Economic evaluations of clinical pharmacy services in Ireland, 2007-2015

Thumbnail Image
Full Text E-thesis.pdf(6.57 MB)
Full Text E-thesis
Gallagher, James
Journal Title
Journal ISSN
Volume Title
University College Cork
Published Version
Research Projects
Organizational Units
Journal Issue
Introduction The concept of this thesis was driven by stagnation within the Irish healthcare system. Multiple reports from pharmacy organisations had outlined possible future directions for the profession but progress was minimal, especially in comparison with other countries. The author’s directive was to evaluate the economic impact of a series of clinical pharmacy services (CPS) in hospital and community settings. Methods A systematic review of economic evaluations of clinical pharmacy services in hospital patients was undertaken to gain insight into recent research in the field. Eligible studies were evaluated using the Consolidated Health Economic Evaluation Reporting Standards (CHEERS), to establish the quality, consistency and transparency of relevant research. A retrospective analysis of an internal hospital pharmacy interventions database was conducted. A method first described by Nesbit et al. was implemented to estimate the level of cost avoidance achieved. A cost-effectiveness analysis based on data from a randomised controlled trial of a pharmacist-supervised patient self-testing (PST) of warfarin therapy is presented. Outcome measure was the incremental cost associated with six months of intervention management. A similar cost-effectiveness analysis based on previously published RCT data was used to evaluate a novel structured pharmacist review of medication in older hospitalised patients. Cost-effectiveness analysis was presented in the form of an incremental cost-effectiveness ratio (ICER). An ICER is an additional cost per unit effect, in the case of this study, the cost of preventing an additional non-trivial ADR in hospital. A method described by Preaud et al. was adapted to estimate the clinical and economic benefit gained from vaccination of patients by a community pharmacist in Ireland in 2013/14. Sample demographic data was obtained from a national chain of community pharmacies and applied to overall national vaccination data. Results Systematic review identified twenty studies which were eligible for inclusion. Overall, pharmacist interventions had a positive impact on hospital budgets. Only three studies (15%) were deemed to be “good-quality” studies. No ‘novel’ clinical pharmacist intervention was identified during the course of this review. Analysis of internal hospital database identified 4,257 interventions documented on 2,147 individual patients over a 12 month period. Substantial cost avoidance of €710,000 was generated over a 1 year period from the perspective of the health care provider. Mean cost avoidance of €166 per intervention was generated. The cost of providing these interventions was €82,000. Substantial net cost-benefits of €626,279 and a cost-benefit ratio of 8.64 : 1 were generated based on this evaluation of pharmacist interventions. Results from an evaluation of a novel pharmacist-led form of warfarin management indicated indicated that on a per patient basis, PST was slightly more expensive than established anticoagulant management. On a per patient basis over a six month period, PST resulted in an incremental cost of €59.08 in comparison with routine care. Overall cost of managing a patient through pharmacist-supervised PST for a six month period is €226.45. However, for this increase in cost a clinically significant improvement in care was provided. Patients achieved a significantly higher time in therapeutic range during the PST arm in comparison with routine care, (72 ± 19.7% vs 59 ± 13.5%). Difference in overall cost was minimal and PST was the dominant strategy in some scenarios examined during sensitivity analysis. Structured pharmacist review of medication was determined to be dominant in comparison to usual pharmaceutical care. Even if the healthcare payer was unwilling to pay any money for the prevention of an ADR, the intervention strategy is still likely to be cost-effective (probability of being determined cost-effective = 0.707). Implementation of pharmacist-led influenza vaccination has resulted in substantial clinical and economic benefits to the healthcare system. The majority of patients (64.9%) who availed of this service had identifiable influenza-related risk factors. Of patients with influenza-related risk factors, age ≥65 year was the most commonly cited risk factor. Pharmacist vaccination services averted a total of 848 influenza cases across all age groups during the 2013/2014 influenza season. Due to receipt of vaccination in a pharmacy setting, 444 influenza-related GP visits were prevented. In terms of more serious influenza-associated events, 11 hospitalisations and five influenza-related deaths were averted. Costs averted were approximately €305,000. These were principally wider societal-related costs associated with lost productivity. Conclusion Overall, clinical pharmacy services are adding value to the Irish healthcare system in both hospital and community settings, but provision of additional funding for new services would enable them to offer a great deal more.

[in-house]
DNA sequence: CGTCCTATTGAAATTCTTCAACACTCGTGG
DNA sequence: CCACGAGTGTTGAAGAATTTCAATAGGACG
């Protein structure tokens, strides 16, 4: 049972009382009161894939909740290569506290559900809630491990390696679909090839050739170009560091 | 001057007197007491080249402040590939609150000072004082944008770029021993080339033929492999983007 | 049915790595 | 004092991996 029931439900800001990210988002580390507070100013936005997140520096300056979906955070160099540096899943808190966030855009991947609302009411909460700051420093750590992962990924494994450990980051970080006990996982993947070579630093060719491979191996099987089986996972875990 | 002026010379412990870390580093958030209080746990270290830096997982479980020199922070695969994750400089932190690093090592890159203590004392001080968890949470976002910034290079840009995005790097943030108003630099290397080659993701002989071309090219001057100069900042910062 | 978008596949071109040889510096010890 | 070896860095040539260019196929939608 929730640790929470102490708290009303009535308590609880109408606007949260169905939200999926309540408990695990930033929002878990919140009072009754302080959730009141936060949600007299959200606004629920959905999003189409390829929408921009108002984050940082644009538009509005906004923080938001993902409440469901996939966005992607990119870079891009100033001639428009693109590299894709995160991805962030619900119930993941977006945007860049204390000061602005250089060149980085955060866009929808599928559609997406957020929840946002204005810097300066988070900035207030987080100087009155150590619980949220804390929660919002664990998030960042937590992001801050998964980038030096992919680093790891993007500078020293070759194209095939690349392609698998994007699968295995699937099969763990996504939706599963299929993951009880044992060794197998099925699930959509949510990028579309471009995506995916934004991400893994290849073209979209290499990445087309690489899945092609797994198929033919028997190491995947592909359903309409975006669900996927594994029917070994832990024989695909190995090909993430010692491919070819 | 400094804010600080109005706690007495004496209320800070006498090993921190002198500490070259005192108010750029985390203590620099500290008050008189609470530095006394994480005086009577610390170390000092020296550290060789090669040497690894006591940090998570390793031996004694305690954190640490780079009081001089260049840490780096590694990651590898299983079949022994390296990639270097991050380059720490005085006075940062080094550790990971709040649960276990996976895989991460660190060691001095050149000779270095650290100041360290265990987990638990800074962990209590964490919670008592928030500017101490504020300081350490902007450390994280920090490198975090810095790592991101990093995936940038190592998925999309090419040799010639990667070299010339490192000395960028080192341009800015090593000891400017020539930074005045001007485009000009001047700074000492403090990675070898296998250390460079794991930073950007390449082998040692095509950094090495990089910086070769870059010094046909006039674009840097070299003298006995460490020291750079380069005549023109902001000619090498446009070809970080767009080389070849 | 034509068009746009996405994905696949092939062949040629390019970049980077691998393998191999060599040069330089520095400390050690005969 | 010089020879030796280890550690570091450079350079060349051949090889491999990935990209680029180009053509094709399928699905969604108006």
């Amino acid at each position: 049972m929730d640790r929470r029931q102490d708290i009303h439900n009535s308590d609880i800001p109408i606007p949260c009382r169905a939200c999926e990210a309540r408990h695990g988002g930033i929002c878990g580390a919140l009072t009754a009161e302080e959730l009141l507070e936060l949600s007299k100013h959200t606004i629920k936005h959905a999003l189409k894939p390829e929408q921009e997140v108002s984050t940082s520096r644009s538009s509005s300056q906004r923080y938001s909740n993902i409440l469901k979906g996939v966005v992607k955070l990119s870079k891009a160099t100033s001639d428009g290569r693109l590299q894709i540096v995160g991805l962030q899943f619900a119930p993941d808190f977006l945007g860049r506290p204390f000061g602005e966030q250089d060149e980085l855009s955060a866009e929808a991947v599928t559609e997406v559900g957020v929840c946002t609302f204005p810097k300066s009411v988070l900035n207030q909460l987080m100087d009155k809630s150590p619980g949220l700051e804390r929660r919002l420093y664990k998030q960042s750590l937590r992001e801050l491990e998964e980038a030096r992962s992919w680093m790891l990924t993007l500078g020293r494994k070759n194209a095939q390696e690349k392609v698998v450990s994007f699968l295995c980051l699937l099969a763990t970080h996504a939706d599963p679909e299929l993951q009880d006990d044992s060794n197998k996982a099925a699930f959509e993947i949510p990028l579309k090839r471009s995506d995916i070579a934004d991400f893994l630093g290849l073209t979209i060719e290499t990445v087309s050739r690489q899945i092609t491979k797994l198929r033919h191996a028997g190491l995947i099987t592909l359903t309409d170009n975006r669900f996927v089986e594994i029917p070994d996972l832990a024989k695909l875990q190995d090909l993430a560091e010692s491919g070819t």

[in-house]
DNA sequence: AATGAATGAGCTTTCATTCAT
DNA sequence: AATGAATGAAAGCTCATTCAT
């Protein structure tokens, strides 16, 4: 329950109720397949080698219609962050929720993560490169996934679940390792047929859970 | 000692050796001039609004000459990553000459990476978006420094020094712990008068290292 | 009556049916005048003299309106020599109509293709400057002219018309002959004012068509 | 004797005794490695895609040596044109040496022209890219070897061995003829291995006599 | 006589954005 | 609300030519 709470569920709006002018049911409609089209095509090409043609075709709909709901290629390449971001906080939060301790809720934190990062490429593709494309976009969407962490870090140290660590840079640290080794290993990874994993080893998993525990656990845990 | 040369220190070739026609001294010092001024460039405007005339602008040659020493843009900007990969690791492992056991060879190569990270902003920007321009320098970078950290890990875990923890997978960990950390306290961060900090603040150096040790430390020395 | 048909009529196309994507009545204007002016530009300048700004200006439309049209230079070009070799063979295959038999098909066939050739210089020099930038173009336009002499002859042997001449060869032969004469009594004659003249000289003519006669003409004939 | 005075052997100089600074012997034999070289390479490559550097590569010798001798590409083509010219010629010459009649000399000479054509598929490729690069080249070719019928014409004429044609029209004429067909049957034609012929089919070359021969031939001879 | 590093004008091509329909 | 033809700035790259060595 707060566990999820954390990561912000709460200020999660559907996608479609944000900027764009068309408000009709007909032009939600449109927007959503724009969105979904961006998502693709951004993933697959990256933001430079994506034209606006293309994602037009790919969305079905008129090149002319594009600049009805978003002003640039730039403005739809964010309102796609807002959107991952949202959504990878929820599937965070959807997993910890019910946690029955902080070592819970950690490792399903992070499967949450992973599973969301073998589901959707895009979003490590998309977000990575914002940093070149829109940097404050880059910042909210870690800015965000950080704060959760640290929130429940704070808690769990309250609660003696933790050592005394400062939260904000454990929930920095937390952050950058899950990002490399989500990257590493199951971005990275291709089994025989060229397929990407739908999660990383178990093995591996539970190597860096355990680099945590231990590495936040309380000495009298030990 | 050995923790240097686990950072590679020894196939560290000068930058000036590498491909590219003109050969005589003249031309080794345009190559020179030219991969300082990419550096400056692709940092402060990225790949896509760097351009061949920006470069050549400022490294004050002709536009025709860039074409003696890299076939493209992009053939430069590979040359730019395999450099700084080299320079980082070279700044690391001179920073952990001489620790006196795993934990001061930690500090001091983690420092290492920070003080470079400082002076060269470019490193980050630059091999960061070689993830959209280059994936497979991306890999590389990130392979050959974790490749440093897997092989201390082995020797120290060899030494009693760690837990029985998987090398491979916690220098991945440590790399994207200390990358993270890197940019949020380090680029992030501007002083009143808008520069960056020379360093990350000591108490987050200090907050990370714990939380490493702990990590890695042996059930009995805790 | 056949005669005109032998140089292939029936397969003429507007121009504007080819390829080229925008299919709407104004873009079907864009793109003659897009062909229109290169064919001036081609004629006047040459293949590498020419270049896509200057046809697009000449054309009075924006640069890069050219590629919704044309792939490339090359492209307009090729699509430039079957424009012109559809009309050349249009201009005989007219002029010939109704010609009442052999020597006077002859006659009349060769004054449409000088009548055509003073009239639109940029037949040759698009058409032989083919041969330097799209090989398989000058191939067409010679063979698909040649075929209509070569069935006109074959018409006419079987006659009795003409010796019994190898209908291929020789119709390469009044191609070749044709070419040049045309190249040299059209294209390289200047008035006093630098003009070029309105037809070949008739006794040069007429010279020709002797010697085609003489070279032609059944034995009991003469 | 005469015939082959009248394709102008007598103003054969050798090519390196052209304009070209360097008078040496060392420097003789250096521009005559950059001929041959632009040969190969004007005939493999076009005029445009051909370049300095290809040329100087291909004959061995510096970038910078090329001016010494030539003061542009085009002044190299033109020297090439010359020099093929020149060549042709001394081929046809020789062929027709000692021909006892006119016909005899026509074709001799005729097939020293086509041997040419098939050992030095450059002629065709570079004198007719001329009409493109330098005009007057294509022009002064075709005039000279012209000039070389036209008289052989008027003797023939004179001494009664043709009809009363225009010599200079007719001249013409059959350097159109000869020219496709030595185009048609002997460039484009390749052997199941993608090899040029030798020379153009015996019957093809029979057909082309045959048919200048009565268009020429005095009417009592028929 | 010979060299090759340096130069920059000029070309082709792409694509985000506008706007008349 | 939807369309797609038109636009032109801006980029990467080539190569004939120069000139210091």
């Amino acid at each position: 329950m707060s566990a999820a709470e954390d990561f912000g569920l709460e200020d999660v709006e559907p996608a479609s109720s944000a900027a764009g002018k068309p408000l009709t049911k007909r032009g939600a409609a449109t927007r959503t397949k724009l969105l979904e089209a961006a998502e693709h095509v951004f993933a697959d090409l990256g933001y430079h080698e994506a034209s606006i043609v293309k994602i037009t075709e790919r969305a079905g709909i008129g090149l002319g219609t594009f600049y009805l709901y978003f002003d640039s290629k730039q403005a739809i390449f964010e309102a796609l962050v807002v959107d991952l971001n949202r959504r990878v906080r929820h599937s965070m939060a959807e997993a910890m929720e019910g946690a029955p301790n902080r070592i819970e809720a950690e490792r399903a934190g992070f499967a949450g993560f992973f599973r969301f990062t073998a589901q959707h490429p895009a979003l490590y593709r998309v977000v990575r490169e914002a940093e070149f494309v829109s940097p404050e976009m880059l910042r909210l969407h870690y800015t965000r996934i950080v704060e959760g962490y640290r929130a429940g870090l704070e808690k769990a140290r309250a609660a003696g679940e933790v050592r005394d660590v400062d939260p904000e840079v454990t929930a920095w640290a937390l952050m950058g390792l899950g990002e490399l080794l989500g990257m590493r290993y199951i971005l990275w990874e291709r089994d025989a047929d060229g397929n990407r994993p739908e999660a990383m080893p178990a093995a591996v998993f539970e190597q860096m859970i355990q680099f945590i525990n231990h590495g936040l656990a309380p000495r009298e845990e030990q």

Pharmacy , Clinical pharmacy , Health economics , Economic evaluation
Gallagher, J. 2016. Economic evaluations of clinical pharmacy services in Ireland, 2007-2015. PhD Thesis, University College Cork.